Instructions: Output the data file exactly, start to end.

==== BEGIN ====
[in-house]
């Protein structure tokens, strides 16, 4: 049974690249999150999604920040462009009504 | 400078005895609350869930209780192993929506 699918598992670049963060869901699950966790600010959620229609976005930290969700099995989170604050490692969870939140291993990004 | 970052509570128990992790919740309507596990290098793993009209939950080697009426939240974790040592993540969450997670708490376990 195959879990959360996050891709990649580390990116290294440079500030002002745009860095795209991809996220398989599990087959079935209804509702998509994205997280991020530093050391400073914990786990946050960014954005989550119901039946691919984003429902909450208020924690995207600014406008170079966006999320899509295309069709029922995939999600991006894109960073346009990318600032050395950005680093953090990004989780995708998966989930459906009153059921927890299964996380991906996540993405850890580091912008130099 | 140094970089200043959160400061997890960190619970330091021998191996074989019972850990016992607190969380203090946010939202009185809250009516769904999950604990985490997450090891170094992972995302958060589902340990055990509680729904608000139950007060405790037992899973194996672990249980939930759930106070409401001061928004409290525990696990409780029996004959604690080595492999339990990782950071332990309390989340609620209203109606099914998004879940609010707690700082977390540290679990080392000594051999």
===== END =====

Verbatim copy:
[in-house]
């Protein structure tokens, strides 16, 4: 049974690249999150999604920040462009009504 | 400078005895609350869930209780192993929506 699918598992670049963060869901699950966790600010959620229609976005930290969700099995989170604050490692969870939140291993990004 | 970052509570128990992790919740309507596990290098793993009209939950080697009426939240974790040592993540969450997670708490376990 195959879990959360996050891709990649580390990116290294440079500030002002745009860095795209991809996220398989599990087959079935209804509702998509994205997280991020530093050391400073914990786990946050960014954005989550119901039946691919984003429902909450208020924690995207600014406008170079966006999320899509295309069709029922995939999600991006894109960073346009990318600032050395950005680093953090990004989780995708998966989930459906009153059921927890299964996380991906996540993405850890580091912008130099 | 140094970089200043959160400061997890960190619970330091021998191996074989019972850990016992607190969380203090946010939202009185809250009516769904999950604990985490997450090891170094992972995302958060589902340990055990509680729904608000139950007060405790037992899973194996672990249980939930759930106070409401001061928004409290525990696990409780029996004959604690080595492999339990990782950071332990309390989340609620209203109606099914998004879940609010707690700082977390540290679990080392000594051999």